Anna Eleanor Roosevelt Roosevelt
From blood splattered cups to peace without borders,
she came and she went, leaving love in all quarters.
Home, home swirls like a knot entwined
upon a crab tree trunk, beckoning me to climb,
climb its woody tome, its musky scent
scraping my knees as I grasp branch
after branch, lifting my body upward, unwinding,
fashioning, fashioning home, home’s brief embrace.
Bell’s chime above a bridge, a bridge leaving home,
home where crossing’s bent arm blockades
passages’ girth never caressing infancy’s
bay, breaking me against ocean’s waves;
crashing rocks ahead, squeezing my brows tight
like a bull dog’s whimper after facing down terrors,
hoping mental plates hold until beacon’s next light —
never knowing home, home.
My childhood home was homeless haven —
Father’s devotion held me steady for a time;
motherless challenges crept about each hideaway’s open door.
Good granny, good aunties welcomed my spirited vigor
but left no lies lying next to my bed.
My parents became the lessons I learned,
reflection’s bequest from all I’d yearned.
Each starling day bids me express myself beyond —
natal down plucked away, plucked away
tranquility’s delights. Slippery shaft — abroad place to abroad
place abroad — I slice headlong, reserving energy
from foundation’s edge — home, home — wing’s consonant
fit, one feather with the other, ceding my flight beyond
cloud’s mist, never beyond home. Home. Home.
I stand tall, discerning shades of grey;
bleak shadows casting home, home along golden paths, spiraling
spiraling about pillars, pillars of salt wielded upon others’ homes, homes.
I manage well caring for downtrodden folks,
warming them with my swaddlings, my swaddlings.
My sinewy form strengthens as I climb home’s spiral stairs;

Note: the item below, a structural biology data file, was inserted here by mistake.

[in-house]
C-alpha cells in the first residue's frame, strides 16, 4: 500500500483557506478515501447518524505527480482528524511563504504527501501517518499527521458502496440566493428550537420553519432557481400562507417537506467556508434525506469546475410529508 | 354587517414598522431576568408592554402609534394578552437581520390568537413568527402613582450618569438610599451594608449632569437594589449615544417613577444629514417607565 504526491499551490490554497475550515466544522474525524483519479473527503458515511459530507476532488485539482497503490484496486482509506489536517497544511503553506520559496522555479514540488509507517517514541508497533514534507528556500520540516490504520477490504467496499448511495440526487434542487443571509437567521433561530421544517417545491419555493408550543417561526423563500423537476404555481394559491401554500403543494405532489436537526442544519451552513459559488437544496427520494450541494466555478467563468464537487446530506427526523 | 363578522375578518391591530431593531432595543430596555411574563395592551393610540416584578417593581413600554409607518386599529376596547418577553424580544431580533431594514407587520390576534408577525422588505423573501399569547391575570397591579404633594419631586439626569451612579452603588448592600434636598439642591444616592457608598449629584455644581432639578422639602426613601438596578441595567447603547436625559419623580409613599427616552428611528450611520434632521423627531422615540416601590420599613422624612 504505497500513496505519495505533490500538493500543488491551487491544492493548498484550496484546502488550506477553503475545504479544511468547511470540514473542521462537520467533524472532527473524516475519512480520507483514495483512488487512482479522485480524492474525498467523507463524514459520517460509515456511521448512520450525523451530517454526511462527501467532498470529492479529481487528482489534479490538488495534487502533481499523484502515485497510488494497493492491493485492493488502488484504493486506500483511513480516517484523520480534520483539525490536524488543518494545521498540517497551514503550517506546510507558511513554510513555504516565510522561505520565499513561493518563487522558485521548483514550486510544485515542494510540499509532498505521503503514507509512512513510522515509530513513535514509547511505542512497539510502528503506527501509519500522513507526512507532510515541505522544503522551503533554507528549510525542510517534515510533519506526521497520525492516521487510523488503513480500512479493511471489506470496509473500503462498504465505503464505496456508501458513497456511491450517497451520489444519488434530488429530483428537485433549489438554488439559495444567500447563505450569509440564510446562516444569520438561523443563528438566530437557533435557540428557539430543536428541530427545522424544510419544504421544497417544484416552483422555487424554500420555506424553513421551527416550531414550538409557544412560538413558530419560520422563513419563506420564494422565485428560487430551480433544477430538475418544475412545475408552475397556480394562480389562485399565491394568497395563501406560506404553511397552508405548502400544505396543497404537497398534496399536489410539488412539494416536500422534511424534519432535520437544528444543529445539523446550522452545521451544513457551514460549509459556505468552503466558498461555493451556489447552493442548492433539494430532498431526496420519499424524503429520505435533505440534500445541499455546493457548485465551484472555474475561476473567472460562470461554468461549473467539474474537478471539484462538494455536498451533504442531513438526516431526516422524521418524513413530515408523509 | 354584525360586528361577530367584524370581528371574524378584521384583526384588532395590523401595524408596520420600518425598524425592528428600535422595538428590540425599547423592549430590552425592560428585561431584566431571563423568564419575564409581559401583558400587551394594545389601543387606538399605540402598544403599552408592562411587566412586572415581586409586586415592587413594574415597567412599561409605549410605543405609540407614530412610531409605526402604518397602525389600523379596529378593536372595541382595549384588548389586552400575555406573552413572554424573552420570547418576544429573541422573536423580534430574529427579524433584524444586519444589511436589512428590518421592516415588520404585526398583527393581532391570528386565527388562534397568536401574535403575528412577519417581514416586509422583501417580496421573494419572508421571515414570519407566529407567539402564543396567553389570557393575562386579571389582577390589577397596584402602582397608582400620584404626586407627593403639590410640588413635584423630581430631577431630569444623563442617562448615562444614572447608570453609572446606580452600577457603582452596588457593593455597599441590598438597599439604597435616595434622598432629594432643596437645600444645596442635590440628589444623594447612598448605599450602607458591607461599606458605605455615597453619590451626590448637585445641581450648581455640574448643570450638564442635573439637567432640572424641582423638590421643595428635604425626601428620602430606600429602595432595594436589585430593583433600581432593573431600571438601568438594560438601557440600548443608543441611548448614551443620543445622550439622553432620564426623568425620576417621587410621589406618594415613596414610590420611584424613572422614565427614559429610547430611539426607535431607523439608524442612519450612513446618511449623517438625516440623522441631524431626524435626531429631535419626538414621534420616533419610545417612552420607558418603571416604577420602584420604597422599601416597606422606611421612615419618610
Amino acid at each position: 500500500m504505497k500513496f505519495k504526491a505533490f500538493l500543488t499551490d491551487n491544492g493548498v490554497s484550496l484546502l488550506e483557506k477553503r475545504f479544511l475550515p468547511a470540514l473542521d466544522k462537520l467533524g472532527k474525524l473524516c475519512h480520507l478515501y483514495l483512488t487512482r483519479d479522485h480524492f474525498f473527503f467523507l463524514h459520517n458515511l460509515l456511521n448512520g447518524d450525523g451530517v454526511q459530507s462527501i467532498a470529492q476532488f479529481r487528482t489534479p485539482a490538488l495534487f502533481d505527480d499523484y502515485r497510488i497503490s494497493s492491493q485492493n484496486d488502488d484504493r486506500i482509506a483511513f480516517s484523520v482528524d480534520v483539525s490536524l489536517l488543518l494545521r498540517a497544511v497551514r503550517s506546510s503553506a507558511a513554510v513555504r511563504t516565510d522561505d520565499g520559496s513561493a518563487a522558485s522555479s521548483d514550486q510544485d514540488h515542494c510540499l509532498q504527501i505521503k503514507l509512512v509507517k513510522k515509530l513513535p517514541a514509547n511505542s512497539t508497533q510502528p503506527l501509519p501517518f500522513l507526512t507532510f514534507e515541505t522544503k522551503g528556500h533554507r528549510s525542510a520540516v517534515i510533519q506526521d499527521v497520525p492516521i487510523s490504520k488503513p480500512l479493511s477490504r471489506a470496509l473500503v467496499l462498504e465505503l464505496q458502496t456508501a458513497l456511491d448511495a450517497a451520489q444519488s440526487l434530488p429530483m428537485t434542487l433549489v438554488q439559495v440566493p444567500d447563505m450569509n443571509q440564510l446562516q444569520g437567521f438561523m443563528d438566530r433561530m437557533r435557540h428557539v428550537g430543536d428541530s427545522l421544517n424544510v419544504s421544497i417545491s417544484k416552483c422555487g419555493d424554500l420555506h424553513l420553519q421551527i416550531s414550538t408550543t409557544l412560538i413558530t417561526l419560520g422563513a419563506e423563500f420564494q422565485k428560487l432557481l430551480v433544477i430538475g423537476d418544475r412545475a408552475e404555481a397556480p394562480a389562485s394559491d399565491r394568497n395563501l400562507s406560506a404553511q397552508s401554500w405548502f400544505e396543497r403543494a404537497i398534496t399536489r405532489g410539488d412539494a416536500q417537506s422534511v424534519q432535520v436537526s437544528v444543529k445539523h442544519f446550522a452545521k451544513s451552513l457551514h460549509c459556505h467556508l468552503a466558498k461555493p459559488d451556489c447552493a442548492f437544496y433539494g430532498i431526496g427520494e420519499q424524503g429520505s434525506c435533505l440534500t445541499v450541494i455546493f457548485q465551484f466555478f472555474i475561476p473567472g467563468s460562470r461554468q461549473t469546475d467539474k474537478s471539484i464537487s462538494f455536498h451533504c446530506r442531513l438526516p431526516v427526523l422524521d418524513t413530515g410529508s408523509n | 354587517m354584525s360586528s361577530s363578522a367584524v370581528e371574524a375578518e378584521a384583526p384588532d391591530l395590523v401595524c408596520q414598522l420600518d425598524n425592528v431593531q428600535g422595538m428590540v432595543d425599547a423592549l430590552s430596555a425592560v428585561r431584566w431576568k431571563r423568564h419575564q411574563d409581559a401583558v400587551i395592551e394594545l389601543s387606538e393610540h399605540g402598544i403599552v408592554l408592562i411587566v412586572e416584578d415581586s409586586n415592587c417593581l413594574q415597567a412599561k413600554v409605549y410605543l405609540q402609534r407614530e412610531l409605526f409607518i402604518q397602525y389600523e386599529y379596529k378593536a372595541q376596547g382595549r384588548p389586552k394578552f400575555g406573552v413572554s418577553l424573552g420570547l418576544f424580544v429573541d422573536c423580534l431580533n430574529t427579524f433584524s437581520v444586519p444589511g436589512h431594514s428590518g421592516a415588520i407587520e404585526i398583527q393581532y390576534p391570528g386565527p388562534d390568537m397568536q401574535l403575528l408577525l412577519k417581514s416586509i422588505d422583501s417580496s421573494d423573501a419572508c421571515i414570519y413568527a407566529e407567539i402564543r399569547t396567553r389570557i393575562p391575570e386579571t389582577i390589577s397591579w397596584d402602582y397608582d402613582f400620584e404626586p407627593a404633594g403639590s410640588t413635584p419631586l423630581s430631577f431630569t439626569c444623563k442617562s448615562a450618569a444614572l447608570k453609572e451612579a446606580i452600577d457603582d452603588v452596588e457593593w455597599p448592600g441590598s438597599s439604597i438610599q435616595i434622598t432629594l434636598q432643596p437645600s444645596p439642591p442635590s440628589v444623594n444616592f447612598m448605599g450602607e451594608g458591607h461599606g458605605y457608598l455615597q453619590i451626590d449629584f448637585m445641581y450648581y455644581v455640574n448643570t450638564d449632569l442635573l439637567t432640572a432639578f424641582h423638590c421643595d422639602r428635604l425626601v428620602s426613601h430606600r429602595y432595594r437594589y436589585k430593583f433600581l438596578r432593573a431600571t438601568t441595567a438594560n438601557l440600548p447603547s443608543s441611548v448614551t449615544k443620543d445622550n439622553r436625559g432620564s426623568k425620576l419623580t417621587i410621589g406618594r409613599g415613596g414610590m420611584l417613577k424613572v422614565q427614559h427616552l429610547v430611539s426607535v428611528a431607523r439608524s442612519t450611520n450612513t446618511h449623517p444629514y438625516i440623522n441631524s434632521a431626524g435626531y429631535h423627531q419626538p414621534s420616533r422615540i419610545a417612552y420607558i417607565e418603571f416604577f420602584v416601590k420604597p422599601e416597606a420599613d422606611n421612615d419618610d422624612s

chiseled boxes — up one, step, up one, step, up one — glowing, white,
clouds absorb my expertly transformed, feathered foils —
fastened with silk threads — never weak, I open my ears and do not peep.
Distant cousin’s proposal gathers me — home, home.
One tidbit — one challenging, charming vice;
my new home, my home,
home holds enchantment’s price.
Mansion’s masterings abeam Abel Brown’s shanty-like cot;
next my home, home — Val-Kill’s lodgings, my nest — dancing,
telling stories, picnics under home’s pines
floating ‘long river’s twines.
Glistening meanderings, watery trails cycling home, home;
mingle in pond’s ripplings, trickling salamanders, dragonflies, crickets.
Grasp sextant’s skillful span, angle human right’s merits dangling above cliff’s cure;
give home, home, home to those whose tomb contains evils and horrors hidden deep —
hell revealed to the world after chimney’s sweep. Battle fear and its alllies —
those that tend hell’s garden with a blow-filled glance;
those hoarding gold coins to purchase contempt — carry me home, home to serve and serve;
knot imbedded in the old tree trunk; my keep’s chattel, my home, my home.
Ann Wachter is an ever-maturing writer of poetry who completed her Bachelor of Arts with John Carroll University, University Heights, Ohio, 1982. She developed her craft by attending Iowa Summer Writing Workshops sponsored by the University of Iowa, Iowa City and plans to embark on her MFA journey. Her publications include Catharsis and Dream from a Steel Beam, circa 2015, Highland Park Poetry Muses Gallery.